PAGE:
Channeling the professionals and hydraulic cement…

As you know, we love the magazine This Old House – and the TV shows This Old House and Ask This Old House.  We love the professionalism, experience, problem solving, and knowledge shared by the guys.

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We happened upon some tickets to our Denver Home Show two weekends ago. We saw that Kevin O’Connor was going to be a speaker so we were motivated to go check it out.  It was fun.  We got a sneak preview of one of their current projects for This Old House TV show.

Tad got to ask the first question – “Does Tom Silva ever make a mistake? It appears that he knows everything!”

We also got to talk personally with Kevin after the presentation.  It was fun.  He seems the same as on TV.  Great personality and very engaging.


So, what does Kevin O’Connor and This Old House have to do with hydraulic cement – since the title of this post does include the words hydraulic cement? Well – we recently saw an episode of This Old House that was about using hydraulic cement on a basement foundation.  It was interesting and educational because we’ve got hydraulic cement use on our To Do List.  So, there you have it – Kevin O’Connor who is the host of This Old House where we saw hydraulic cement being used on a foundation and we’ve got a foundation that recently benefitted from some hydraulic cement…

This story starts with a corner basement leak when it rains really hard or when we have a big snow storm that melts in a day.

The first thing we did to help remedy the situation was on the outside.  We simply had the landscaping sloped away from the house. This helped significantly, but it didn’t completely resolve the problem.  Upon closer inspection of the source of the leak – from the inside – we noticed that it was actually where the sewer line leaves the house through the foundation.  It looked like the hole where the sewer line leaves the house wasn’t properly sealed.  It just had some spray foam insulation around it.  What the heck?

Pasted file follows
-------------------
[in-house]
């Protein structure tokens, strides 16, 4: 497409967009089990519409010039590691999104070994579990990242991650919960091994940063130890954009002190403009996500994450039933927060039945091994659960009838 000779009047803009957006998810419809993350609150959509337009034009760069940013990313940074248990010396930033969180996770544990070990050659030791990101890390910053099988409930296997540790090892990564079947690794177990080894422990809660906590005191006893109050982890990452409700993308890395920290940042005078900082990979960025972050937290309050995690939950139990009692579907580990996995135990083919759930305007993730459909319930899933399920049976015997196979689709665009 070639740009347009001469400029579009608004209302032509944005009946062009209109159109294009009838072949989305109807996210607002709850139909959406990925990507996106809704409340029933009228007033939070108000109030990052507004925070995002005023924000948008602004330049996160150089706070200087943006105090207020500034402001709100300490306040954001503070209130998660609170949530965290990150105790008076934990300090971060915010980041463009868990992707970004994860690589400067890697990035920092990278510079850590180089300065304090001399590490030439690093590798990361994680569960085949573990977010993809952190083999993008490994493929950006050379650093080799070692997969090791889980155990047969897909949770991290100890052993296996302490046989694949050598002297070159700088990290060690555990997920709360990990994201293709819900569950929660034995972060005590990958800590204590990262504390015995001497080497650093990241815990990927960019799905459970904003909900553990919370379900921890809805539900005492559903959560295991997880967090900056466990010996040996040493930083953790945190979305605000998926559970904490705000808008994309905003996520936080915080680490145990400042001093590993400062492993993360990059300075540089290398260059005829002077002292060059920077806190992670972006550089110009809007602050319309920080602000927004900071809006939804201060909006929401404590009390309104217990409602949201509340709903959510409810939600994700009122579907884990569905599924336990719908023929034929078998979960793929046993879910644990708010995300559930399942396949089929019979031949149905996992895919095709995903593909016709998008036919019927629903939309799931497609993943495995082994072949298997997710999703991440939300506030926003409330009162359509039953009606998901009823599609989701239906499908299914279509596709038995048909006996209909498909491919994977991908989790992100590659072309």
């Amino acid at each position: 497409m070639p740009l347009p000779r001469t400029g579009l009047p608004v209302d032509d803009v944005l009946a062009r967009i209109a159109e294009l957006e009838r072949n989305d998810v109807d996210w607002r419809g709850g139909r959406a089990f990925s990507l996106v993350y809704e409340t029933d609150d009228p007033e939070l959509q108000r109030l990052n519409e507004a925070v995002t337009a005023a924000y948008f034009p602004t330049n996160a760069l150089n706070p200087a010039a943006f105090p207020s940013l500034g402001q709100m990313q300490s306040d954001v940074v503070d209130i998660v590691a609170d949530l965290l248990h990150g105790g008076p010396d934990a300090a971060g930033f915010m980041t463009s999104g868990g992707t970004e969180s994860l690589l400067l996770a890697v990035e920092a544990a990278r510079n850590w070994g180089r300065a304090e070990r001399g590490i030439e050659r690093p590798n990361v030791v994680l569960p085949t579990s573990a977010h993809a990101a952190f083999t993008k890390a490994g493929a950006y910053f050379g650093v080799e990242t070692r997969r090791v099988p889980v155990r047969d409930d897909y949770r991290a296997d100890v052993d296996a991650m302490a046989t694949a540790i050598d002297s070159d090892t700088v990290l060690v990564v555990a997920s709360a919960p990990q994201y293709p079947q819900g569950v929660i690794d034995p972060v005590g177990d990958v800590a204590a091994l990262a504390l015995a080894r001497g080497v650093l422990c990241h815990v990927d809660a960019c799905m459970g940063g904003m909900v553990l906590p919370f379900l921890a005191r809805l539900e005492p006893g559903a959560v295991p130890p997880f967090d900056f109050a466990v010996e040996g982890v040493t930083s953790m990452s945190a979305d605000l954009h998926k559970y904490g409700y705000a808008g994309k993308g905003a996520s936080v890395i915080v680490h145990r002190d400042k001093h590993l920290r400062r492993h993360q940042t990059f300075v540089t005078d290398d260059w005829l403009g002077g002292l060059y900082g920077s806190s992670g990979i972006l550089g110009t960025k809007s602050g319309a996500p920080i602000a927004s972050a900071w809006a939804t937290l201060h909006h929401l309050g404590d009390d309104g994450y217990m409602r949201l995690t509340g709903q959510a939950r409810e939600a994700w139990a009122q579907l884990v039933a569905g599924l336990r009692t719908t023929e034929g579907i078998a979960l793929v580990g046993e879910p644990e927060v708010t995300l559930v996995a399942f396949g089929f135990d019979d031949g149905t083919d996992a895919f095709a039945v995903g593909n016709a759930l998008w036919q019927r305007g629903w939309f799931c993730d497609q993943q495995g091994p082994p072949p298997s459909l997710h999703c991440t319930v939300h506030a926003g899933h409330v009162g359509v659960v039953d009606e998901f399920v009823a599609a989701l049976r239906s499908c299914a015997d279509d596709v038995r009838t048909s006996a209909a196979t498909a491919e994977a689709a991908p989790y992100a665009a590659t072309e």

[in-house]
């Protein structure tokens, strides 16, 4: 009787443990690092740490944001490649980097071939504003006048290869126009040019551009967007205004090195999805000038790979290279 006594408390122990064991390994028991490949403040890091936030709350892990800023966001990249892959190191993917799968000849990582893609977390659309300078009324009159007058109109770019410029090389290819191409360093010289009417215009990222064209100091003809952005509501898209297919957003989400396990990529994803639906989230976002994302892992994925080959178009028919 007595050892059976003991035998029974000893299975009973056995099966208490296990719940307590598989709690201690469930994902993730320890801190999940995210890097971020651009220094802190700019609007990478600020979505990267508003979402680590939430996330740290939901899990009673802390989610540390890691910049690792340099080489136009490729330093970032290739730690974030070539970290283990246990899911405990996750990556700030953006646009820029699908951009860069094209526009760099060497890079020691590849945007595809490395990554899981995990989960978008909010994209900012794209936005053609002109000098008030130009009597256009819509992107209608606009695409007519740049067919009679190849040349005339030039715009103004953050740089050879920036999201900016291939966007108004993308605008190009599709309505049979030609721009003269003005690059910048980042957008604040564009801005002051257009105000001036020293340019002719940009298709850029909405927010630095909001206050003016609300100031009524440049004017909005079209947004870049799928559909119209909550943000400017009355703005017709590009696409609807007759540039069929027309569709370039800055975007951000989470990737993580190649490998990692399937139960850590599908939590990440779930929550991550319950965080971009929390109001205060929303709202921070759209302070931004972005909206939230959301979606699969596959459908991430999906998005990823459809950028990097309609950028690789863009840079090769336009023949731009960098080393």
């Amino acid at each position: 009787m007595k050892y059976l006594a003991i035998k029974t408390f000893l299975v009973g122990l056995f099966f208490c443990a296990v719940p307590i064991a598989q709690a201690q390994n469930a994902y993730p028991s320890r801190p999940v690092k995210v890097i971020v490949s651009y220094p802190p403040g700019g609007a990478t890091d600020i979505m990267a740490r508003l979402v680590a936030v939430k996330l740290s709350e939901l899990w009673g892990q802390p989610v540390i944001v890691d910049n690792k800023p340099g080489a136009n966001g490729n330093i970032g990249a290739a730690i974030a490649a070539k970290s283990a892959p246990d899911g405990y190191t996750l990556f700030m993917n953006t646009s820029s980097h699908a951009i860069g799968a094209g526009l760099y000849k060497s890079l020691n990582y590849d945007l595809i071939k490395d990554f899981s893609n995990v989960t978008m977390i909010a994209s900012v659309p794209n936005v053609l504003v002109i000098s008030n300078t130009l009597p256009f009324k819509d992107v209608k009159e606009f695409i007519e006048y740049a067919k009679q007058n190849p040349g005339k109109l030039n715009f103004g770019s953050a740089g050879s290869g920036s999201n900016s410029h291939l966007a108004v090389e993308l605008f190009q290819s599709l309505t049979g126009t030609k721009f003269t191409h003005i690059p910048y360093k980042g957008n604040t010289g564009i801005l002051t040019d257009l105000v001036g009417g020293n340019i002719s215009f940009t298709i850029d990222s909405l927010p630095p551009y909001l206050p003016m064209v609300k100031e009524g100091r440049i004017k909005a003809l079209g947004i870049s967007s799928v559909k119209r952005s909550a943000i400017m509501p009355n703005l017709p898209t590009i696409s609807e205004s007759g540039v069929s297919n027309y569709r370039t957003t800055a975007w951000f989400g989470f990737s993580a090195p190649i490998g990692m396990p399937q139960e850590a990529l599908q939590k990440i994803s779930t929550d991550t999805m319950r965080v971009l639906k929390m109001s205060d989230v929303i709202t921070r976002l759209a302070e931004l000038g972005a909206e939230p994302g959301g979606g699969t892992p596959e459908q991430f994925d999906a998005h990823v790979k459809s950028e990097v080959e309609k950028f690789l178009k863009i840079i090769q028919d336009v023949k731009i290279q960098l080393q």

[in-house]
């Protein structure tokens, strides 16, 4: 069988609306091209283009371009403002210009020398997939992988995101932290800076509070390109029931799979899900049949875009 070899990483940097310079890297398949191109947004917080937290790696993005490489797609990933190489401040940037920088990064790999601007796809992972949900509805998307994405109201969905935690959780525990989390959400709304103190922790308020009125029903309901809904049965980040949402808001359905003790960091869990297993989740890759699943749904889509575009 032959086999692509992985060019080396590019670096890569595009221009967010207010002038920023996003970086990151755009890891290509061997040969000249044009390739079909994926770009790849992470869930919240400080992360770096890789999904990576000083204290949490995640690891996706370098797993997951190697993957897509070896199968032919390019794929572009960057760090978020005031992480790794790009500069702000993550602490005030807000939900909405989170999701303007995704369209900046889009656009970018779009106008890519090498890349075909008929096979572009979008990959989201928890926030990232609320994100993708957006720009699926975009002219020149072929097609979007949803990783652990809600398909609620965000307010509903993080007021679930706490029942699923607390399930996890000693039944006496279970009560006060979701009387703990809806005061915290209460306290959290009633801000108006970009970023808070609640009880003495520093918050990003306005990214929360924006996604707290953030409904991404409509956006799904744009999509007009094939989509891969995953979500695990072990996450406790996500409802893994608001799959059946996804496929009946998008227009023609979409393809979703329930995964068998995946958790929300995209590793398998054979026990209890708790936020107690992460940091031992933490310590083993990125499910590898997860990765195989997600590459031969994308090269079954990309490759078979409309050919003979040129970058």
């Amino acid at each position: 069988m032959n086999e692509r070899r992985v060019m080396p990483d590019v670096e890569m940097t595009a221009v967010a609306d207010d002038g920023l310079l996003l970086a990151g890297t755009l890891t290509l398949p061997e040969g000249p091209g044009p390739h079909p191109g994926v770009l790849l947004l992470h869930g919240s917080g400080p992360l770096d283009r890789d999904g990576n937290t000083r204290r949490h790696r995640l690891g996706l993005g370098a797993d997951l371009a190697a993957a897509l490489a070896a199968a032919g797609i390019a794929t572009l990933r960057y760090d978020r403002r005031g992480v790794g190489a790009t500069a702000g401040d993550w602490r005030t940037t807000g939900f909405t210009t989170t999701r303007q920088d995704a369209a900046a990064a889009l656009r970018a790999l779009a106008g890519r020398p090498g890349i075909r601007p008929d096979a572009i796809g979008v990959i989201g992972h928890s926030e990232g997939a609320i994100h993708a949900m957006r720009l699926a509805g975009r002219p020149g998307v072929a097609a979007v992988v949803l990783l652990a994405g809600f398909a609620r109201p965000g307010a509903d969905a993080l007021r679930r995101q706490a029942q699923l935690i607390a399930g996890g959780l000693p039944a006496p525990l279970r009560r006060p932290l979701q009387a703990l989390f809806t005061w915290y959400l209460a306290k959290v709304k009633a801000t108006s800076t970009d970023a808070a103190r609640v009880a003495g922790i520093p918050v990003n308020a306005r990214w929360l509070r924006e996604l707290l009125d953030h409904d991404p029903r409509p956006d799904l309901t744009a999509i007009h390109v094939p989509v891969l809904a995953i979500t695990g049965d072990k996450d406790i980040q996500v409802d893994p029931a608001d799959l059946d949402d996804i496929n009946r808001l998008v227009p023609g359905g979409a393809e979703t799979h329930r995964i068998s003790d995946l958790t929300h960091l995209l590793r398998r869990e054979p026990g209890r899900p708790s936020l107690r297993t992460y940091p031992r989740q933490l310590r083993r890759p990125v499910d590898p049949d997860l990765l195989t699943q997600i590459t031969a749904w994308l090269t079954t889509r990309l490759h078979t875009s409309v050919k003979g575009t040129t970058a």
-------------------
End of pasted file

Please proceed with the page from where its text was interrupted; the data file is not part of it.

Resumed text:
Tad kept saying we just needed to use some hydraulic cement around the pipe.  I didn’t know what he was talking about – and wasn’t particularly convinced at first. Then, there was the This Old House episode where they sealed a leaky foundation with hydraulic cement.  It looked pretty easy to use.  So, I figured maybe Tad was right on this one.  We put the plan in motion this last weekend. Hydraulic cement to the rescue…


Tad started by removing all the old spray foam insulation from the hole  – all the way back to damp dirt.


The next step was to mix up the hydraulic cement and squish it tightly into the space. My role was to squish the stuff into the space since my hands are a bit smaller than Tad’s, and I could wedge them all the way to the back. Tad was in charge of mixing small amounts of the hydraulic cement. The instructions say to mix up only what you can use within 2-3 minutes because it hardens that fast.  It also says to mix to the consistency of putty. I am here to tell you that these instructions are in fact accurate – and should be followed. This stuff hardens within 3 minutes and is impossible to apply if it isn’t exactly the consistency of putty. We probably mixed up 10 or 12 batches so we had the opportunity to discuss what the meaning of “putty” consistency really is. I would show you pictures, but Tad was in charge of the photos and they were all too blurry to use. So, I am going to describe what putty is – and isn’t. Putty is putty. It is dry-ish. It is not sticky. If it sticks to your gloves, it isn’t dry enough. It is not the consistency of drywall paste. The best/closest comparison we arrived at was Play Dough (aka Play Doh). The correct consistency for hydraulic cement is the consistency of Play Dough – everybody knows what Play Dough is, right?

An hour later, an almost entire bucket of hydraulic cement, 10 or 12 small batches of the stuff, and an extensive conversation about the consistency of putty – we hope to have a dry basement – and another quick weekend project is complete.


There is one final measure I would like to pursue to ensure that our water problems are fixed for good.  I would like to completely divert the courtyard drainage away from that corner of the house.


I am wondering if more hydraulic cement is in our future? Maybe, if we write to Ask This Old House, they will come out and help us with that project?  Hmm…